Biochemical Significance of Age Pigment in Neurones

  • A. N. Siakotos
  • D. Armstrong
  • N. Koppang
  • J. Muller
Part of the Advances in Behavioral Biology book series (ABBI, volume 23)


The progressive intracellular accumulation of age pigment or lipofuscin granules in non-dividing cells is generally taken as one hallmark of cellular aging. The relationships of the intracellular lipofuscin concentration with the reduction of cellular efficiency in senescent tissues is not clear. In fact, there has been very little speculation, let alone solid evidence, on how these accumulating lipofuscin bodies interfere with and/or alter the metabolic economy of the aging cell. The presence of lipofuscin granules in the central nervous system of very young children or newborn infants has been, at times, in dispute. The reason for this uncertainty is not clear. It may on the one hand be due to the lack of specificity of histological techniques employed to detect lipofuscin or, on the other, to the extraction of the early lipid-rich precursors of age pigment by the solvents used for the dehydration of tissue specimens. Although the observations on the presence of lipofuscin in brains of children within the first year of life are very few, some authors have observed lipofuscin granules in the spinal cord of human fetuses (Humphrey, 1944 and Chu, 1954). Brody (1960) first reported the absence of lipofuscin in newborn to two month old human brain, but later (Brody, 1974) observed lipofuscin in the inferior olive of a three-month-old child. In his earlier study, Brody (1970) used dioxane dehydration and paraffin embedding in his tissue preparations. As will be pointed out later in this report, the extraction and concentration of trace quantities of lipofuscin by subcellular fractionation techniques is a more efficient technique for the detection of low concentrations of lipofuscin granules and lipofuscin-like particles from large samples of human brain. In any event, the relative paucity of lipofuscin granules in normal human infant brains is apparent in an electron micrograph of cortical biopsy of a 5 year old brain shown in Figure 1. In contrast, two electron micrographs (Figures 2 and 3) of an autopsy specimen of normal human brain of 53 years of age reveals many lipofuscin granules. In Figure 3, the massive intraneuronal accumulation of lipofuscin appears to have displaced normal cellular organelles such as the mitochondria, to the periphery of the cell. In addition, Figure 3 reveals extensive clumping of the rough endoplasmic reticulum. The age-related accumulation of intraneuronal lipofuscin has been well documented in animal studies (Brizzee et al., 1974). In man, large amounts of lipofuscin may accumulate in some neuropathologic conditions, especially Huntington’s Chorea (Telez-Nagel et al., 1973), and Alzheimer’s disease (Wisniewski and Terry, 1973). Similar accumulations may be seen in the brains of patients with long-term epilepsy, possibly secondary to drugs or anoxia, and also in patients with chronic alcoholism (Siakotos, unpublished data).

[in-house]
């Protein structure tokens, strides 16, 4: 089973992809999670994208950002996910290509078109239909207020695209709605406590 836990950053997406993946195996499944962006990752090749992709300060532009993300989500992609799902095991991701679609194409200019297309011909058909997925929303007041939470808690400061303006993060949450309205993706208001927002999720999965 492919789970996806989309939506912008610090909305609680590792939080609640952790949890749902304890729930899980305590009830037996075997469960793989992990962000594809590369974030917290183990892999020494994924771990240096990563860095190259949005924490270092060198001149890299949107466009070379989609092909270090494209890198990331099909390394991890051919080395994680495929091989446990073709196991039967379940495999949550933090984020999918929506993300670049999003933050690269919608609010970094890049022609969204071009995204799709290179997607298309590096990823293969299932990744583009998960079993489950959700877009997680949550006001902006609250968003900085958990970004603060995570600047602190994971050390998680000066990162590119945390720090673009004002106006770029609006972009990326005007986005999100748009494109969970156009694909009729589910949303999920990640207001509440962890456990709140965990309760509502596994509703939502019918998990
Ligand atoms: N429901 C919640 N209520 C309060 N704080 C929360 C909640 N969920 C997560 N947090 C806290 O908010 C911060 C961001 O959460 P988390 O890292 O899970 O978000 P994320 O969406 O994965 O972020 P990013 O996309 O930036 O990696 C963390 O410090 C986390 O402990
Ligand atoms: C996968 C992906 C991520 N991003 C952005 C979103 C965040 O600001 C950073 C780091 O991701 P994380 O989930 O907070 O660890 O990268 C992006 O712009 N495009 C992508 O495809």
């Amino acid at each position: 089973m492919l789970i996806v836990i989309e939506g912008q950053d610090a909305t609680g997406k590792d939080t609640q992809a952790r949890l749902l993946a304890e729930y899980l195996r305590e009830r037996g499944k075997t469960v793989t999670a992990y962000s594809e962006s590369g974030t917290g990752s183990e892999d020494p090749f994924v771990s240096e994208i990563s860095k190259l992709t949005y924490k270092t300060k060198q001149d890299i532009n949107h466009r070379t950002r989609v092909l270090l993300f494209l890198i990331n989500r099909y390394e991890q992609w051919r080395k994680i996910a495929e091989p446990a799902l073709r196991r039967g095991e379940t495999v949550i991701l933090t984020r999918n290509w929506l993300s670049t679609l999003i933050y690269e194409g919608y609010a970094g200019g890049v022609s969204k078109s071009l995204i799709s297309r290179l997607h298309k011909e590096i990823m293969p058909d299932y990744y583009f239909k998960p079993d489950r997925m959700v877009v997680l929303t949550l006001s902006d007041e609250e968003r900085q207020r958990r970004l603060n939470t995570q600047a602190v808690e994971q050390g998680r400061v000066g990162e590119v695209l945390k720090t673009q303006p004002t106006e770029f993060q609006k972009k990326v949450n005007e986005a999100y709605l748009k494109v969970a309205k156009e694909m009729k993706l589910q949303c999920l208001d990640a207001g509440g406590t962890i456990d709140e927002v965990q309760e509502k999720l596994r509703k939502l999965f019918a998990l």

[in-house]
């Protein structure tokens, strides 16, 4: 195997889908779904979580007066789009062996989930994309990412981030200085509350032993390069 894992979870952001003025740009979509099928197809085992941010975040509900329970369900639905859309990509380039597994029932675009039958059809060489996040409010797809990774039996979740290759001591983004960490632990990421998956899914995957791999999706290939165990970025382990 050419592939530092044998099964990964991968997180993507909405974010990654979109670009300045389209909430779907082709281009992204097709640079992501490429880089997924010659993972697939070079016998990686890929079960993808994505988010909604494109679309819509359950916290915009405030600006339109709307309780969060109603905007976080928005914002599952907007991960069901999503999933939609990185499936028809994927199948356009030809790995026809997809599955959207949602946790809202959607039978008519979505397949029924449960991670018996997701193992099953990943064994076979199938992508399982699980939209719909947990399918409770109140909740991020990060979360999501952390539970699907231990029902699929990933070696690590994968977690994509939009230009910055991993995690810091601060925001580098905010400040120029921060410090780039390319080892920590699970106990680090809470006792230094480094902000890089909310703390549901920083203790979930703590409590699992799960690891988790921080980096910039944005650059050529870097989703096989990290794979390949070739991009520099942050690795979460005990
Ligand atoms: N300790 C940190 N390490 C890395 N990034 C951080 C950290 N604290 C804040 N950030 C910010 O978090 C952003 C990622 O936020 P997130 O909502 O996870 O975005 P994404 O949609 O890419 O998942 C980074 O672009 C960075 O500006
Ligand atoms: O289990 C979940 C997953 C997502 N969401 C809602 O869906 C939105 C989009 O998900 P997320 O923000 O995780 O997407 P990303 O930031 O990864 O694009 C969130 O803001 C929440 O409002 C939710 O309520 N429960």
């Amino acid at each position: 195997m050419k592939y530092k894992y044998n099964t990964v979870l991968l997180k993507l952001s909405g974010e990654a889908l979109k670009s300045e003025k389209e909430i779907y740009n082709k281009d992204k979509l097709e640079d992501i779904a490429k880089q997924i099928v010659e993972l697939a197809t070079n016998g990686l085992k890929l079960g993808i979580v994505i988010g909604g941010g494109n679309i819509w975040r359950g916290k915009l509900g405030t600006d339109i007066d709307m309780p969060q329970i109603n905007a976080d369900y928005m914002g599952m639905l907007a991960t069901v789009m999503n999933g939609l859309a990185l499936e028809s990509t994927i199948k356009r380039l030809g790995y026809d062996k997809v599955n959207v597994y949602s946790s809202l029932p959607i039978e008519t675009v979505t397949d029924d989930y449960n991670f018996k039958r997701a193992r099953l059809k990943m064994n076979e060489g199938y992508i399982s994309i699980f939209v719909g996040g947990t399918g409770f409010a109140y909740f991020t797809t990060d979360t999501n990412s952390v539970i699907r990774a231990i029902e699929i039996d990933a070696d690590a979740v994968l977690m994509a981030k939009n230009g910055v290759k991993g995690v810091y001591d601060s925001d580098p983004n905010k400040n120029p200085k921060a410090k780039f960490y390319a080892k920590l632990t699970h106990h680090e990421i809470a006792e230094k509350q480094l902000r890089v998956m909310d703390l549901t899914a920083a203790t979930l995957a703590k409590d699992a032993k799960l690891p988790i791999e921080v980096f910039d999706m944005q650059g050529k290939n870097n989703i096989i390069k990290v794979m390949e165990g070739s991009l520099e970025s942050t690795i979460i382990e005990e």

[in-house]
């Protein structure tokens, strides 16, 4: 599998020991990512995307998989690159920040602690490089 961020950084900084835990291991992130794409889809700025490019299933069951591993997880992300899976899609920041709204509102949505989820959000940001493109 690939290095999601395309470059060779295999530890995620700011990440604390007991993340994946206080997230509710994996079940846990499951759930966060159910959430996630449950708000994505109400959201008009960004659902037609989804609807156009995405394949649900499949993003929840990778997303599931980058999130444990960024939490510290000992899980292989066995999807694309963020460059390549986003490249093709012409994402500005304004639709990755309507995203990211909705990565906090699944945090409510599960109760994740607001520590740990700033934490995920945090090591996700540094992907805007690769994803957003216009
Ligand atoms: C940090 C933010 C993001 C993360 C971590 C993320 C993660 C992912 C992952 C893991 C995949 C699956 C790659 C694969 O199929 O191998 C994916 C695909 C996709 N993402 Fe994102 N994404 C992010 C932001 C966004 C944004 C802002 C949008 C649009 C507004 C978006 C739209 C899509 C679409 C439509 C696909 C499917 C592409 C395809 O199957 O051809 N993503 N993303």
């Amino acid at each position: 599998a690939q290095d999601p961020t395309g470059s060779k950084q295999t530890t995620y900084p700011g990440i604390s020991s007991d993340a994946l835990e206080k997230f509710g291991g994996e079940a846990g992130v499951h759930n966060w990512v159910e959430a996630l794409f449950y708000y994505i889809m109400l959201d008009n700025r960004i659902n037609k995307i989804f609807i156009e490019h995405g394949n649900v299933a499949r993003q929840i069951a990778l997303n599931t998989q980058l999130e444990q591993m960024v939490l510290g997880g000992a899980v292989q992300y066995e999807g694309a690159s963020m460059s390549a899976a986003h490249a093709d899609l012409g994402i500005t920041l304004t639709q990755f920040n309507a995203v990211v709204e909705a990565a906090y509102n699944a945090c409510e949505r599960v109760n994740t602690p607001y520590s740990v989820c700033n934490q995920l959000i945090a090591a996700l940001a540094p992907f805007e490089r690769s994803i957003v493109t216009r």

Biochemical Significance Normal Human Brain Lipid Globule Lipofuscin Granule Lipofuscin Pigment 
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Copyright information

© Plenum Press, New York 1977

Authors and Affiliations

  • A. N. Siakotos
    • 1
  • D. Armstrong
    • 2
  • N. Koppang
    • 3
  • J. Muller
    • 1
  1. 1.Indiana University School of MedicineIndianapolisUSA
  2. 2.University of Colorado School of MedicineDenverUSA
  3. 3.National Veterinary InstituteOsloNorway

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